How could I determine if this is as simple as a worn out fan?
To me it sounds like the powersupply. Does this notebook connect directly to the mains or is there a small powersupply between the mains connector and the connector to the PC?
Can you run it on AC only (battery removed)?
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If it is the powersupply, you could get that (and other parts) here:


drransonAuthor Commented:
There is a small power supply between the mains connector and the connector to the PC.  But on AC only (that is to say, with the battery removed), I don't get any lights or high-pitched noise or anything.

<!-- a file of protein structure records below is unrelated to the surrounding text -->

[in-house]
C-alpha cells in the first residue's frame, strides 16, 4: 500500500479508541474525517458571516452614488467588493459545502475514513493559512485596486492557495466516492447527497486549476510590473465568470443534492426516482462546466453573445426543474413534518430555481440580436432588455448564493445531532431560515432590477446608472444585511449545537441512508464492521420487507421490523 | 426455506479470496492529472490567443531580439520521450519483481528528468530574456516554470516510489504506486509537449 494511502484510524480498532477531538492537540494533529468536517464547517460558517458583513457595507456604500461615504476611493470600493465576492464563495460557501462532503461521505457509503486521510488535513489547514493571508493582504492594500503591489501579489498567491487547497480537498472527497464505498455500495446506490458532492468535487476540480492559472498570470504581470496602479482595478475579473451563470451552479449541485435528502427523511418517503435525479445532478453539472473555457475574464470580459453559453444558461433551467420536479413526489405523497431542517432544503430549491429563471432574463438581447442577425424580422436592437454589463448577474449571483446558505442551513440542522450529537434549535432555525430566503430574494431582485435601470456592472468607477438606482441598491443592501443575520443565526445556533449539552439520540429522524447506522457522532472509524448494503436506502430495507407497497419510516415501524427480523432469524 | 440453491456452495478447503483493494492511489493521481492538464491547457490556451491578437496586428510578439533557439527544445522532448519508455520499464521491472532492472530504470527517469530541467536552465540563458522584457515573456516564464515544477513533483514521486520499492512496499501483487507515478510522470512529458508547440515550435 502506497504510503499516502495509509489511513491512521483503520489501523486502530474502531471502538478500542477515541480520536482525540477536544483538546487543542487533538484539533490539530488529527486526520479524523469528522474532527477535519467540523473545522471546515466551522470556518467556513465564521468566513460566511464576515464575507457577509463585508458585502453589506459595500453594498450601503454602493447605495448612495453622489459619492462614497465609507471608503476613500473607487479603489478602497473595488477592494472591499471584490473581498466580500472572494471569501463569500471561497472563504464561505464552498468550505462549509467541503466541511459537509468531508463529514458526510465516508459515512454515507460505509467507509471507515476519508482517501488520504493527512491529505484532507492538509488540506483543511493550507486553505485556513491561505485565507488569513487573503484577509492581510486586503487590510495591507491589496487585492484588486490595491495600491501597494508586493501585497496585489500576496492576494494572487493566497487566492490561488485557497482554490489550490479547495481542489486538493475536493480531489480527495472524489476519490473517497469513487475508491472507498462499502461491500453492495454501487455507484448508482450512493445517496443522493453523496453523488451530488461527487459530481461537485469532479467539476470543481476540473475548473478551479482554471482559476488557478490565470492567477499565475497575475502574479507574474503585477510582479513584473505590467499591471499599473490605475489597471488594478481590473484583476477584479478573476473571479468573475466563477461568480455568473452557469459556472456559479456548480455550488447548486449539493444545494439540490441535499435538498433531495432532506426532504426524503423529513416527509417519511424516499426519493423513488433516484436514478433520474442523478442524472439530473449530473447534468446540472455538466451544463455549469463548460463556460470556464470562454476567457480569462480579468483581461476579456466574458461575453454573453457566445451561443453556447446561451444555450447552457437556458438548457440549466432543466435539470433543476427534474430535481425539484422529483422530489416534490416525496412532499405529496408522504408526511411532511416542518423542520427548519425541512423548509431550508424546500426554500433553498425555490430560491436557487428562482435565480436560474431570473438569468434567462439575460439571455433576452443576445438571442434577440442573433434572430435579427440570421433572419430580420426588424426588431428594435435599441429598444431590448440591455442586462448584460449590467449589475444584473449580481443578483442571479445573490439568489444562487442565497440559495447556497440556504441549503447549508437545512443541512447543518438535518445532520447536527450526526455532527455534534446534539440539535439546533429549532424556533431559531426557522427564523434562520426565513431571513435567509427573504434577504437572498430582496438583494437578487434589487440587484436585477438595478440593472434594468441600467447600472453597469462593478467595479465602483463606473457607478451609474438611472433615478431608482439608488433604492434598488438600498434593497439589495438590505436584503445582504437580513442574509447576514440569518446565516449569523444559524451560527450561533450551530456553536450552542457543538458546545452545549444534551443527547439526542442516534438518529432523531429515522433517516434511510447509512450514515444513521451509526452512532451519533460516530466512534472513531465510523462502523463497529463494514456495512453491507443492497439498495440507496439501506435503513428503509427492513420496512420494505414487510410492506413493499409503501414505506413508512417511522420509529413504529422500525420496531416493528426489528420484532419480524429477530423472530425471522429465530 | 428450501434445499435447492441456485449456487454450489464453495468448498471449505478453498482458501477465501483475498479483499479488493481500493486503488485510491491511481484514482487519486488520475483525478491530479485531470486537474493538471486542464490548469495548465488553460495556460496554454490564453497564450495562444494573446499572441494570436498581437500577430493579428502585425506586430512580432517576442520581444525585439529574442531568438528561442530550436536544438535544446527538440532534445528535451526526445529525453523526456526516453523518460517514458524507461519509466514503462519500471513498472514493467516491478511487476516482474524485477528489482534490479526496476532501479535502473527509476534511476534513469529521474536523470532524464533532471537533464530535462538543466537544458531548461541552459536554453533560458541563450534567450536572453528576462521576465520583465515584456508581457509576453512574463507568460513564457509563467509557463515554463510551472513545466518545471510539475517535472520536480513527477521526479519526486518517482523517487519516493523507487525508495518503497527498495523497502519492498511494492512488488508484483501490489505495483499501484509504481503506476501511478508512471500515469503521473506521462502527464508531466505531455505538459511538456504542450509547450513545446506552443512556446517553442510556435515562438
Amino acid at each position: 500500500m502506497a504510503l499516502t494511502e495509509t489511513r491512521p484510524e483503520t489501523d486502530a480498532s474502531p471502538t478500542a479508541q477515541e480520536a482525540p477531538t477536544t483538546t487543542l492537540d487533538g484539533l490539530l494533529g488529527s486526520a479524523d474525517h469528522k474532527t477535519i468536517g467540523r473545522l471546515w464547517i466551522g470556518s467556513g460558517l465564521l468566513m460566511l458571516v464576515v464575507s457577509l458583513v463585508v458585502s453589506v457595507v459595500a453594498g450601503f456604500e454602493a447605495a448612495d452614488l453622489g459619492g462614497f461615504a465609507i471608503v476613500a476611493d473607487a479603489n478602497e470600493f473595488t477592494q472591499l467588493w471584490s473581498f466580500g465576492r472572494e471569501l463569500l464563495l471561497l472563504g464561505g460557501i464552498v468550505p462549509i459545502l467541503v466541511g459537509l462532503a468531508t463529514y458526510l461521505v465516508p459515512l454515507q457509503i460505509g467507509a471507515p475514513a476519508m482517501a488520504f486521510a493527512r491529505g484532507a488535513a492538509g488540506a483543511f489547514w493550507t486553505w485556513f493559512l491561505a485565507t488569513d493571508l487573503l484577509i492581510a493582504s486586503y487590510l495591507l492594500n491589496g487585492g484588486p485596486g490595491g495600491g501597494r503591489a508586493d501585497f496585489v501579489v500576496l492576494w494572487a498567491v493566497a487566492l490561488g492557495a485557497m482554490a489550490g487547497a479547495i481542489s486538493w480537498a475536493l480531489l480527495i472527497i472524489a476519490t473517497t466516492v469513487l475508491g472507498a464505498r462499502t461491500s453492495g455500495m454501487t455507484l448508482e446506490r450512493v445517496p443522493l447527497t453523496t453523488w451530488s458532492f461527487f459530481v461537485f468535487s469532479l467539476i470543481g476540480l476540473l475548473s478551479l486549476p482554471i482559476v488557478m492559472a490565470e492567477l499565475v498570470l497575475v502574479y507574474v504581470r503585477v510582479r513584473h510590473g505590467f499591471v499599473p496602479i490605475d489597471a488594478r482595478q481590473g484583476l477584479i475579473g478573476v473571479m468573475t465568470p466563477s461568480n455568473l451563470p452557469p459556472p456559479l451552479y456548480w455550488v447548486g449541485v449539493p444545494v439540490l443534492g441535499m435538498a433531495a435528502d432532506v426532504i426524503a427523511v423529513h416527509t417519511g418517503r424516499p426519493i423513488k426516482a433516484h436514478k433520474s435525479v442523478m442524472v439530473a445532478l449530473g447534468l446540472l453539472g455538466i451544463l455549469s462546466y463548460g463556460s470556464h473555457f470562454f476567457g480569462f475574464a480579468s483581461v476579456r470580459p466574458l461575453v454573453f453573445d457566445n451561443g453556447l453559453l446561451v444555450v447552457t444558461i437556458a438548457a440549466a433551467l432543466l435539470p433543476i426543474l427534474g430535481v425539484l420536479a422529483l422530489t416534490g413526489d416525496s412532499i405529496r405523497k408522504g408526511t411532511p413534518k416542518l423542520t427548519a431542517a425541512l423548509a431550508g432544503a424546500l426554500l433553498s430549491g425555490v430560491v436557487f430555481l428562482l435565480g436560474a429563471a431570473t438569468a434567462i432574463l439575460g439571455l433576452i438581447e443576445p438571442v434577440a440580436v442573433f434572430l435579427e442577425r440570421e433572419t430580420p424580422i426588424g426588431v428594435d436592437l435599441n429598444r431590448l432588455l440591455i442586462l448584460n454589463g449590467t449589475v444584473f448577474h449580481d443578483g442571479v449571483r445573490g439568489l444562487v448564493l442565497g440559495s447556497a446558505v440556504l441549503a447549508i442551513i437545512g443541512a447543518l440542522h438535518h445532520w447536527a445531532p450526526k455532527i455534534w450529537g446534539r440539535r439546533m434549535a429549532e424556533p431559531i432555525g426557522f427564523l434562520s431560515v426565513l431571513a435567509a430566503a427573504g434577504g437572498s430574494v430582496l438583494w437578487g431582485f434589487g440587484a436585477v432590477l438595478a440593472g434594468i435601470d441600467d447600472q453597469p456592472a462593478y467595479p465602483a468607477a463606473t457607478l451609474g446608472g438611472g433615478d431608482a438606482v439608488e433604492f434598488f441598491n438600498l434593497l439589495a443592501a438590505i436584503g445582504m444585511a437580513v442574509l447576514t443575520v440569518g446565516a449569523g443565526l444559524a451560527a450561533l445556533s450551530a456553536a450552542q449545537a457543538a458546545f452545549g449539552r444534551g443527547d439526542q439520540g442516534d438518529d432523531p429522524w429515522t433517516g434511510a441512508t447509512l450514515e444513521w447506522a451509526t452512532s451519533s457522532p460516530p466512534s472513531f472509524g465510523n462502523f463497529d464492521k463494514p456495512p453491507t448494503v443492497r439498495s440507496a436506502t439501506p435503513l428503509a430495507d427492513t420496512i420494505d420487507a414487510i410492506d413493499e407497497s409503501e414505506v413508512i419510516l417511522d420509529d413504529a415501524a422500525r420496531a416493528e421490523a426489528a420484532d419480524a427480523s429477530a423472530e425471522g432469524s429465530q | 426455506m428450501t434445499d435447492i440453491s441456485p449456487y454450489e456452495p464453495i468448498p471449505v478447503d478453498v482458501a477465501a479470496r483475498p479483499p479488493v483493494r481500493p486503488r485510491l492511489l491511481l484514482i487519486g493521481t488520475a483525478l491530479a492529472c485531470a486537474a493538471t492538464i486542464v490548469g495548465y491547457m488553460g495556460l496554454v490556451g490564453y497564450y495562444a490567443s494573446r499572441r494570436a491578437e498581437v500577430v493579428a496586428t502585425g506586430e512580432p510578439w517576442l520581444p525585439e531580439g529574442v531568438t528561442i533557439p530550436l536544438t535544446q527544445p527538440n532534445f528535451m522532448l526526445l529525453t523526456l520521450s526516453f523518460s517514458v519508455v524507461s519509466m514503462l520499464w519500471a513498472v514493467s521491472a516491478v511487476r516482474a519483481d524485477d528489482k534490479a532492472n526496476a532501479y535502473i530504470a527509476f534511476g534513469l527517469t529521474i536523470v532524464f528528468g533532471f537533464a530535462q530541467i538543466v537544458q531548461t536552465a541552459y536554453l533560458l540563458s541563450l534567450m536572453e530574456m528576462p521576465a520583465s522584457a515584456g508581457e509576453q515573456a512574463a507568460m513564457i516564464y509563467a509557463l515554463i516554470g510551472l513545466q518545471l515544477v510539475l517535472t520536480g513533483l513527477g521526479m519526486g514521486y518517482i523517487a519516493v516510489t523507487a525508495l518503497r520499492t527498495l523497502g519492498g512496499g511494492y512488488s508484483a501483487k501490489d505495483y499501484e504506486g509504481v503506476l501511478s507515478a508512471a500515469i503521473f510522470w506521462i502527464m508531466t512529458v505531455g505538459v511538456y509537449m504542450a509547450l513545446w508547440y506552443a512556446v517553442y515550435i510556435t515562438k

When I put the battery in (with or without the AC power connected), I get a few lights on the front of laptop and I can hear a faint, high-pitched sound as if the laptop is getting SOME power, but the laptop won't power on.

That would mean the battery still has a small rest of power left, but not much. Do you have a multimeter with which you could measure the output you get on that powersupply? To me it does look as if that is gone, and a new one, according to my previous link would be $79.--
drransonAuthor Commented:
Ah, I don't have a multimeter.

I think you're suggesting that the AC power supply went bad, and that the laptop started using the battery's power, and now the battery doesn't have enough power left to power up the laptop.  Correct?